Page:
A vocation is a call from God the Father to conform yourself to the Son in a particular way according to the gifts given you by the Spirit (cf. Rom 12:4-8), for the building up of the Body of Christ (cf. Eph 4:12), which is the Church (cf. 1 Corinthians 12 and Ephesians 5). Generally, and above all, our calling as the baptized is to be holy, and this means to love. For to be holy is to love, and to love is to be holy. Truly, our vocation is to love in such a way that we give of ourselves, even unto death, so that others may have life - this is a eucharistic love, a paschal love, a love that is the death and Resurrection of the Lord. For as the head has suffered and risen from the dead for the salvation of all, so must the body (cf. Ephesians 5:25).
We are members of the Body of Christ by our Baptism, and we are given different functions within the Body by the Spirit. The Spirit also provides gifts for the fulfillment of these functions. One would never expect a heart to reach out and grab a cup of tea - it isn't suited or equipped for it. In the same way, only a fool would expect the hand to pump blood throughout the body. A vocation is similar; some are called to be Apostles, others teachers, still others workers. All are needed for the Body of Christ to function as it should (Cf. 1 Corinthians 12). The question then becomes: How do you know what part of the Body you are called to be?
Discernment is the process by which we listen and respond to the Father’s call, seeking to do His will. One of our friars once said that it is a special grace even to be seeking to do the will of God. This voice does not usually manifest itself loudly but as a still small voice within the caverns of your heart (Cf. 1 Kings 19:11-14). Therefore, the foundation of discernment must be prayer, for it is in prayer that we are able to listen to that still small voice. Through prayer you can learn the ways that God speaks to you and then listen accordingly - does he speak to you through friends or through the wise and holy people whom you respect? Consider their words, consider what you hear in prayer, and proceed.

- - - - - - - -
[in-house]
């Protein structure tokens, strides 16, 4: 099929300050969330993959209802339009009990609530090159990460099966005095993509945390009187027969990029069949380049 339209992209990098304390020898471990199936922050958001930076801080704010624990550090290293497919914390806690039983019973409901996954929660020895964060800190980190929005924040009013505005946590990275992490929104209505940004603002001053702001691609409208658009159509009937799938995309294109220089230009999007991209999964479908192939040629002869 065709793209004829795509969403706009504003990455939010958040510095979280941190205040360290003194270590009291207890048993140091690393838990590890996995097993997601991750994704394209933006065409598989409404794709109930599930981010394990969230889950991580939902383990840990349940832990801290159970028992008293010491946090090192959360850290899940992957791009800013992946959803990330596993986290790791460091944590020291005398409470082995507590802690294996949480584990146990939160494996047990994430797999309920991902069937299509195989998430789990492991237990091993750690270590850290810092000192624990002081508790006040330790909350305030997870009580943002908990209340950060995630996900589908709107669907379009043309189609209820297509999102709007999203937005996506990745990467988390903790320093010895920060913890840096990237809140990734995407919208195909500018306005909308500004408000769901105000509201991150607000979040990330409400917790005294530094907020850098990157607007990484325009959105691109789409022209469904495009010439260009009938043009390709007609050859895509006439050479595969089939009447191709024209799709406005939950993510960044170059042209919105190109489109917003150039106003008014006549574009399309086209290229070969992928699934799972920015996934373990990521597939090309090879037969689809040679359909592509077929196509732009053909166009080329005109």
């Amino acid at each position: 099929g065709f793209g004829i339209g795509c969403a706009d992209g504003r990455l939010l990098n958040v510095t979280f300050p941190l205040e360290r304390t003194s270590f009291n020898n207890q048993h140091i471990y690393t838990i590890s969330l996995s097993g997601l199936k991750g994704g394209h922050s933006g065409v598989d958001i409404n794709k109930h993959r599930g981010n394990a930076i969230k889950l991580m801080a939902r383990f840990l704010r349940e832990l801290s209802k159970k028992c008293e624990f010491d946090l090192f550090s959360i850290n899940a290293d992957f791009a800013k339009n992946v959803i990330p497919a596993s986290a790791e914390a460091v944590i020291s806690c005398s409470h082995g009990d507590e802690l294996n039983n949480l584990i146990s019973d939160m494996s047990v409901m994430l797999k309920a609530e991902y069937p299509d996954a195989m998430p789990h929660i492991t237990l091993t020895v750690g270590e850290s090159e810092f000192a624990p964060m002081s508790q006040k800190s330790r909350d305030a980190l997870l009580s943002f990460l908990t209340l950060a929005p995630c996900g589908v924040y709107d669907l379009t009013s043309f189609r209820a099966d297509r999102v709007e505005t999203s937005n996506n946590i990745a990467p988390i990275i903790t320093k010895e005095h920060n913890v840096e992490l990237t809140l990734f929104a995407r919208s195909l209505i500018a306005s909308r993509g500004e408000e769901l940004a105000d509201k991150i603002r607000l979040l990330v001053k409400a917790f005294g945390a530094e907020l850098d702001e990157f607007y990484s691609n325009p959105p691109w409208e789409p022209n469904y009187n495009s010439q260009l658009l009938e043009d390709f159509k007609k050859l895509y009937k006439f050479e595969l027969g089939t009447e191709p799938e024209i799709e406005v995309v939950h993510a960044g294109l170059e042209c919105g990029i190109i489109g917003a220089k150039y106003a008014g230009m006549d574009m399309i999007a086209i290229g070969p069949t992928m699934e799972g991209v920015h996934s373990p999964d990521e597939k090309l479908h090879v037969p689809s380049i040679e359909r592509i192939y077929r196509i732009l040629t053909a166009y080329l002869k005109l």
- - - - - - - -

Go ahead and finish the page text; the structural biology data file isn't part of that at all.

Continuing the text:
Also, keep in mind throughout the process that you should know yourself well enough to know your strengths and weaknesses. Often the two can be sides of the same coin. For example, someone who is strong willed and determined might also be very stubborn. The Lord is likely to call you somewhere that will confirm your strengths and purify your weaknesses. As one of our friars also said: “It is important to count the crosses of a vocation alongside the blessings.”
It is of special importance, also, to keep in mind that discernment is an active process — actions must be taken. If one thinks the Lord may be calling him to the priesthood, one discerns by talking with the vocation director of their diocese. If one thinks they’re called to marriage, they should discern by dating. If one thinks they are called to consecrated life, one discerns by contacting the vocation director and visiting a religious community (I myself visited four before applying to the Franciscan TORs). Always keep in mind that discernment is a mutual process between you, the other party (diocese, person, community), and God. Additionally, keep in mind that every step of the process is a time of discernment.
My first phase is ending, as I move toward the next phase of formation and discernment with the Franciscan Friars, Third Order Regular (TOR), Province of the Most Sacred Heart of Jesus. I have discerned, with the community, that God is calling me to be a novice, and to discern if He is calling me to take vows.
We are a community of men consecrated to live out the Gospel through vows of poverty, chastity, and obedience, with the charism of continual conversion and penance. The first stage of entry into this community is called postulancy. The word comes from “postulate”, which has a twofold meaning: to ask for admittance, and to assume a truth a